2015 Women’s World Cup Predictions

The 2015 Women’s World Cup in Canada begins on Saturday, and it is shaping up to be even more exciting than the thrilling 2011 edition in Germany. The field of contenders is larger than ever before, and there are a number of teams just below this level that could plausibly make runs deep into the tournament. Here are my predictions for the first round.

Group A
1. Canada
2. China
3. New Zealand
4. Netherlands

The hosts should have no problem winning this group as long as they don’t lose to China in the opening match of the tournament, and it is quite possible that they could replicate their third place finish from the 2012 Olympics (remember that, unlike on the men’s side, the women’s Olympic matches are full internationals) on the strength of their home field advantage. It will be interesting to see how China does. They were a world power in the 1990s, but have fallen off in recent years. It would not be surprising to see them eliminated in the second round, but it would not be especially surprising to see them make a run into the semifinals, either.

Group B
1. Germany
2. Norway
3. Ivory Coast
4. Thailand

Expect to see some high-scoring matches in this group as the two former champions beat up on the Ivoirians and Thais. I expect the third place team from this group to be eliminated because goal difference plays a major role in determining which third place teams advance (see the comments on Group D for more on the unusual “third place teams advancing” aspect of the tournament).

Group C
1. Japan
2. Ecuador
3. Switzerland
4. Cameroon

This is perhaps the most difficult group to predict (and thus should be one of the more exciting ones), as after the defending champions, Japan, it is wide open. I’m picking Ecuador second because they have the home hemisphere advantage and do not play Japan until the third match when the champions will have already clinched a spot in the second round.

Group D
1. U.S.
2. Sweden
3. Australia
4. Nigeria

This is the so-called “Group of Death” in the tournament, and it should produce some close, exciting matches. However, all of the people who are worried about whether the U.S. will be able to advance need to relax. The thing about a Group of Death is that it is difficult for all of the teams, which seems obvious, but is often forgotten by commentators. So yes, it will be a tough group for the U.S., but it will also be difficult for everyone else, and as the best team in the group, the U.S. should have no problem advancing, and will probably win the group. It also helps that the U.S. is playing on its own continent. The cities the U.S. will play in are close enough to the U.S.-Canada border that the team should enjoy a significant fan support advantage in each match.

The other important factor to remember Group of Death-wise is that for the first time, the tournament involves 24 teams instead of 16, and this means that four of the six third-place teams will advance to the second round (which is also new this year as a result of the enlarged field, rather than having the quarterfinals as the first knockout stage). So the Group of Death is actually much less deathly than Groups of Death usually are. (It is worth noting, though, that the Group of Deathiest Group of Death ever, Group E in the 1994 men’s World Cup, when all four teams earned four points in the group stage and had the same goal difference, and Norway was eliminated on goals scored, was part of a 24-team tournament.)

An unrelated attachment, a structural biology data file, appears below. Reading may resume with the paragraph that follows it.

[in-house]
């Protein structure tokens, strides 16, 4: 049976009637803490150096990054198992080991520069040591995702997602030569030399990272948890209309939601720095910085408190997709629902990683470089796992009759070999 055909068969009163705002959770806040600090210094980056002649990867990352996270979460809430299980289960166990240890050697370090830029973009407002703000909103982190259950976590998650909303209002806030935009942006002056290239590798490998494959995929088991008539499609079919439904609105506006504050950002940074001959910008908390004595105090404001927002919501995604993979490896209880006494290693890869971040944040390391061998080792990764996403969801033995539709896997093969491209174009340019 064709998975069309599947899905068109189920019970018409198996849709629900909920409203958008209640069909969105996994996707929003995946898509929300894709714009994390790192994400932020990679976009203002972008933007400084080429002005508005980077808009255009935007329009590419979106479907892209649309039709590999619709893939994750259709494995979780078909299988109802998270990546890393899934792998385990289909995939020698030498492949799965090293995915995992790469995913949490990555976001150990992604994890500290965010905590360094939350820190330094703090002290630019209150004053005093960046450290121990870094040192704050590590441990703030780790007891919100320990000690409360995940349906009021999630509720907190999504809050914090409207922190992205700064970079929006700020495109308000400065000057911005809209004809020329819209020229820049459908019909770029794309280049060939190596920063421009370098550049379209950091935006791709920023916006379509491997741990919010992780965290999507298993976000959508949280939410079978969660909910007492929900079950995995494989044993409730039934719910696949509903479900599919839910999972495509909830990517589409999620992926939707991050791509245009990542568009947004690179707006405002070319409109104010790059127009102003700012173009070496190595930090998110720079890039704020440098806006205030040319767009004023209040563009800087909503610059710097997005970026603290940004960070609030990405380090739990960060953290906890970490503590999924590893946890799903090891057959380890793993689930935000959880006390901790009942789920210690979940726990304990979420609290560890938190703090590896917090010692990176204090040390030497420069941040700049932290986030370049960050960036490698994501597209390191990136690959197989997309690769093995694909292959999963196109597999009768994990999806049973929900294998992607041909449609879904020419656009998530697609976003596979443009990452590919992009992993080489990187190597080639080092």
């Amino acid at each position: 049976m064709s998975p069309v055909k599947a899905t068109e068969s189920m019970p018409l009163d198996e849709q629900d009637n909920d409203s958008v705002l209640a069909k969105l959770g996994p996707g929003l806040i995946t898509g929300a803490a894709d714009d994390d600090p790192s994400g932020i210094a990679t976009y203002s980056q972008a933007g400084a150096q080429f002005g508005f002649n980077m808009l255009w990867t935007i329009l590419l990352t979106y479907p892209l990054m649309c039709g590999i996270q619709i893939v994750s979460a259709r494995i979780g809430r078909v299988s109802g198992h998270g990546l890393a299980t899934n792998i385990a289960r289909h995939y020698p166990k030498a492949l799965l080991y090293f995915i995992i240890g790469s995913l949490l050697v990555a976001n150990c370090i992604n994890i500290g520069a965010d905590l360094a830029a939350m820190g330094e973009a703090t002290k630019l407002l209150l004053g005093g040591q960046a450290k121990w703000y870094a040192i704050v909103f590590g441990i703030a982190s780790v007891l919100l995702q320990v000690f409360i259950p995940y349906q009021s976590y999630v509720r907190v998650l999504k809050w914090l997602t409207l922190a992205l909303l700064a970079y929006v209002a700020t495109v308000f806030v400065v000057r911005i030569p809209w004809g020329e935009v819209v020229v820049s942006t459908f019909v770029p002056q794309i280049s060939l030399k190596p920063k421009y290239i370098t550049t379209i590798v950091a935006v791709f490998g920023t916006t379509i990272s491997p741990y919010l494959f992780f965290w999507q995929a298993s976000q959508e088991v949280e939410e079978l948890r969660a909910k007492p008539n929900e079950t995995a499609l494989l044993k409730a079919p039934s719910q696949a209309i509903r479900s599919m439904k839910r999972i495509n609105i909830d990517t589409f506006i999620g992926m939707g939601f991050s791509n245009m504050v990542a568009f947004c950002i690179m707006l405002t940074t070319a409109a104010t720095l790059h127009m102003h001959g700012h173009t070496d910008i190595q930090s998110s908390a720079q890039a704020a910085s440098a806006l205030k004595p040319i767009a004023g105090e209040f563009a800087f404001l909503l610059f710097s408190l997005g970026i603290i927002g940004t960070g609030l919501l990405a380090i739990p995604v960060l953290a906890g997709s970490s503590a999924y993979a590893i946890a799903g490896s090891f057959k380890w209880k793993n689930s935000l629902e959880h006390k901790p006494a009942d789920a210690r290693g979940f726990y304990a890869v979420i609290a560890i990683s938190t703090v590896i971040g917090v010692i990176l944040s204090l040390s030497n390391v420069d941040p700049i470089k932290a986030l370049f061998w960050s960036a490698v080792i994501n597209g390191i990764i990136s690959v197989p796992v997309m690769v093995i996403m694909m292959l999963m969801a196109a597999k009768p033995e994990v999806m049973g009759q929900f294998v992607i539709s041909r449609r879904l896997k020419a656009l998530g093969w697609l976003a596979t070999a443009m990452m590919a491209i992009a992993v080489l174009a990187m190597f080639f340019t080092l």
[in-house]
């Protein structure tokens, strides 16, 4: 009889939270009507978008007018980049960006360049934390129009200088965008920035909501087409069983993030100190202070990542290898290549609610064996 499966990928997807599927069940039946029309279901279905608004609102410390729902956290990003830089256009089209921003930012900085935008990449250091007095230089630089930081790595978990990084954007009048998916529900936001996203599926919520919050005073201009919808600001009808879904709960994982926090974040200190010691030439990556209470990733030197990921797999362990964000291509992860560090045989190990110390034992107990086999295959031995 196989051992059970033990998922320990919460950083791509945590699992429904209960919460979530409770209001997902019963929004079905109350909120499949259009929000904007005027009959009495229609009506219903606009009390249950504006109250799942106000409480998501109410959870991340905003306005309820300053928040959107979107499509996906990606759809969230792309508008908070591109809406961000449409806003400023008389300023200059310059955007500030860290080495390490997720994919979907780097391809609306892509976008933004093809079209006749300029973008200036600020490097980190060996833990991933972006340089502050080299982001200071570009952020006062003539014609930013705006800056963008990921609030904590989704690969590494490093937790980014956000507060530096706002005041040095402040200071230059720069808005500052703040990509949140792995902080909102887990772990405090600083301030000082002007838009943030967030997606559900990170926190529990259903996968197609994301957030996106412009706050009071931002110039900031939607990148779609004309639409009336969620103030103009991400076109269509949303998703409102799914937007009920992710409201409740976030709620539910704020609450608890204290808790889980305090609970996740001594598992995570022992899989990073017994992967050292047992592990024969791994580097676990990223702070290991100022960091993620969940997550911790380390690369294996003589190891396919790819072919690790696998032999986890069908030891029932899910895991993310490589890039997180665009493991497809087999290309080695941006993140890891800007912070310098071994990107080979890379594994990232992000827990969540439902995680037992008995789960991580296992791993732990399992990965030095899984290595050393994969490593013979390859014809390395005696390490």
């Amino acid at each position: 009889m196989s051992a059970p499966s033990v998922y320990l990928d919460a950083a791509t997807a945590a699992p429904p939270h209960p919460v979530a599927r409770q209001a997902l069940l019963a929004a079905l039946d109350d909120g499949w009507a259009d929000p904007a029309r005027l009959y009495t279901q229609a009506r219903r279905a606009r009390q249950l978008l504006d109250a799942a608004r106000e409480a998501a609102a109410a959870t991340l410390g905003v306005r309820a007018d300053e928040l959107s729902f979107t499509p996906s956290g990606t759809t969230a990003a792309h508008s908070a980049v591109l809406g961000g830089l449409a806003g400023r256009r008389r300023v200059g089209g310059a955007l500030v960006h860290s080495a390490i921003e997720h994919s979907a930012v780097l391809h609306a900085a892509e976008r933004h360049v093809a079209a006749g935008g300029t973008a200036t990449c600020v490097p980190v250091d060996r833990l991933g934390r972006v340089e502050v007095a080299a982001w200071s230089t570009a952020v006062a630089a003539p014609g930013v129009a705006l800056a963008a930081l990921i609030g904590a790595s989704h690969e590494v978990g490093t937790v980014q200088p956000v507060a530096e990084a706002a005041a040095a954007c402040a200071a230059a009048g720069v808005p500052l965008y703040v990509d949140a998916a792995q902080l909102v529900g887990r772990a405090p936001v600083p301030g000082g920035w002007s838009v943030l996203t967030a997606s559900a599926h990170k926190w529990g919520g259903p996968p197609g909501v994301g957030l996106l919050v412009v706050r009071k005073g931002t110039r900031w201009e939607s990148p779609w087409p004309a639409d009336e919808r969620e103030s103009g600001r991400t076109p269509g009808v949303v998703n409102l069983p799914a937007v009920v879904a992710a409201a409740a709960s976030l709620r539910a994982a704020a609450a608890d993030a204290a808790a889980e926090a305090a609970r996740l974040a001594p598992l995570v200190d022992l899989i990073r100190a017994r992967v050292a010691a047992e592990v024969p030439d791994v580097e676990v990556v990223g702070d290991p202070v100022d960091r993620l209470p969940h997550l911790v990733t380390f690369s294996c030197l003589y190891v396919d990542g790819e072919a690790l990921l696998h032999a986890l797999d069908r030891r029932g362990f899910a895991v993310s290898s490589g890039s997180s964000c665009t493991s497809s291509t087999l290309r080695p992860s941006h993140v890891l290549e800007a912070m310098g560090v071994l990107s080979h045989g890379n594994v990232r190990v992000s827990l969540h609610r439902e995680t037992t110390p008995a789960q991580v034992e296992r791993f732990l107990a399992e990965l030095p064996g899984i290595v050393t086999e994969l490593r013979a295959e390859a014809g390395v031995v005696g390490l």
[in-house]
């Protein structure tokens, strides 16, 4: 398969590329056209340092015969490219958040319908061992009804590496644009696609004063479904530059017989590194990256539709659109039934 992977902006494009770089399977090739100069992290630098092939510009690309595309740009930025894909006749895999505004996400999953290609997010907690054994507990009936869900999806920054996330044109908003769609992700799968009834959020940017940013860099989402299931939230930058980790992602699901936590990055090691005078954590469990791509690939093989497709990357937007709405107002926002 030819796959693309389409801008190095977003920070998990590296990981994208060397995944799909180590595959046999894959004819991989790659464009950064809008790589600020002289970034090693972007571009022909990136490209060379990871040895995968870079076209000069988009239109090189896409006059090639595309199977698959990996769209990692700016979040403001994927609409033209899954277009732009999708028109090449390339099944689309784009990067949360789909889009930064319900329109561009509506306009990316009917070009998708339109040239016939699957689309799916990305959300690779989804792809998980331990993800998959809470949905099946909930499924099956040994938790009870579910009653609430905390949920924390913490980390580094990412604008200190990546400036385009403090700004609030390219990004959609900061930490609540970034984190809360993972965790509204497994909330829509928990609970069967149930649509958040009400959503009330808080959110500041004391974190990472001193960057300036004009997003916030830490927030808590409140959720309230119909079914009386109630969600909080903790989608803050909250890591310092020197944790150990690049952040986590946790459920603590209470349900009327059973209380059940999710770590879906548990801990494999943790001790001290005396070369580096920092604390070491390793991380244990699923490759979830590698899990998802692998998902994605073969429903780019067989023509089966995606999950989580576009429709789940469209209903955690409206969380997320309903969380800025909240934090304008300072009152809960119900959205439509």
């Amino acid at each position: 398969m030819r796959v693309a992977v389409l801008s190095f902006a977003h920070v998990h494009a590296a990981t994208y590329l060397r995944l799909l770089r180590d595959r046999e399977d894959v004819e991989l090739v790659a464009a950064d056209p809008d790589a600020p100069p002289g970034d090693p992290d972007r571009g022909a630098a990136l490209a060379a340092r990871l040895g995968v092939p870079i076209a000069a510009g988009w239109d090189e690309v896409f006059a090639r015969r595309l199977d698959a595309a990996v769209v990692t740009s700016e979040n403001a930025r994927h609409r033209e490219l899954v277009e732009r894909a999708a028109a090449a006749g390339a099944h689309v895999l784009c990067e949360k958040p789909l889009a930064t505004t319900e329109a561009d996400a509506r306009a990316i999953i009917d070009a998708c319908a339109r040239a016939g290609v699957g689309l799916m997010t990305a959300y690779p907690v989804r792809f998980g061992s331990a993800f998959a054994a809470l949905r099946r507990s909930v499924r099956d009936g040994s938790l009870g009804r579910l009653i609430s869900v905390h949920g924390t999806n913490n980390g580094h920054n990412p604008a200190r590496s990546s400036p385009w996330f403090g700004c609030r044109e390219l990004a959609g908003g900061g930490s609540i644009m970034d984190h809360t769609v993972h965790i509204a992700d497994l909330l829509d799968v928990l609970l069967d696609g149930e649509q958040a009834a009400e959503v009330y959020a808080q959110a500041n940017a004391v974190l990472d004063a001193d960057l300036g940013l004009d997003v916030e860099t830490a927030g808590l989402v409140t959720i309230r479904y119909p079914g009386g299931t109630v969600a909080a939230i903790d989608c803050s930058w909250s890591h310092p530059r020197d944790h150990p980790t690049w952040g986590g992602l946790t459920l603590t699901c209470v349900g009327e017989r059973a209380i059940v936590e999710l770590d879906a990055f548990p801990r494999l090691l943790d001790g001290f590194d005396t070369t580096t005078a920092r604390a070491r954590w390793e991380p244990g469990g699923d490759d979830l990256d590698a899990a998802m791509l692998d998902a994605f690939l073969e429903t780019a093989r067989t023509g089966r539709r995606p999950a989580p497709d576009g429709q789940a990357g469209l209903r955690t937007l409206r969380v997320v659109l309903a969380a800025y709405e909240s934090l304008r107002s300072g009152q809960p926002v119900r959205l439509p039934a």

Group E
1. Brazil
2. South Korea
3. Spain
4. Costa Rica

Brazil should win this group without a problem, but this is another group where the fight for second and third will be fierce. South Korea were very impressive against the U.S. in their final tune-up match this past Saturday—well-organized and unintimidated—and they will be difficult to beat. On paper, Costa Rica are weaker than Spain, but playing in their home confederation they could be a darkhorse team like the men were last year.

Group F
1. France
2. England
3. Mexico
4. Colombia

France are one of the favorites to win the tournament, and should have no problem topping another group where the battle for the other places will be hotly contested. England have been steadily getting better over the years and are my pick to be the biggest surprise of the tournament. France are good enough to blow out the two teams from the Americas, which will mean a first-round exit for the Mexicans, and that New Zealand, Switzerland, Australia, and Spain will be the top four third-place finishers.

While there are certain to be some lopsided scorelines during the first round as a result of the expanded field, overall the women’s game is as competitive as it has ever been, which should produce some classic matches in the knockout rounds. The field in the quarterfinals could possibly be the U.S., France, Germany, Japan, Brazil, Canada, Sweden, and England, which would produce several games worthy of at least a semifinal match, if not a final. Also, the first five teams on that list all have legitimate shots at the title, thus at least one serious contender will miss out on the semifinals (based on the draw it is likely that Japan and France will meet in the quarterfinals). Expect to see at least a few penalty shootouts decide some of these titanic clashes.

I will make my predictions for the knockout stages once the field for the second round has been determined, but I will go on the record now as predicting that the U.S. will win the tournament. Their depth, combined with the home-continent advantage and their desire to avenge their second place finish in 2011, will be too much for the other contenders to handle.


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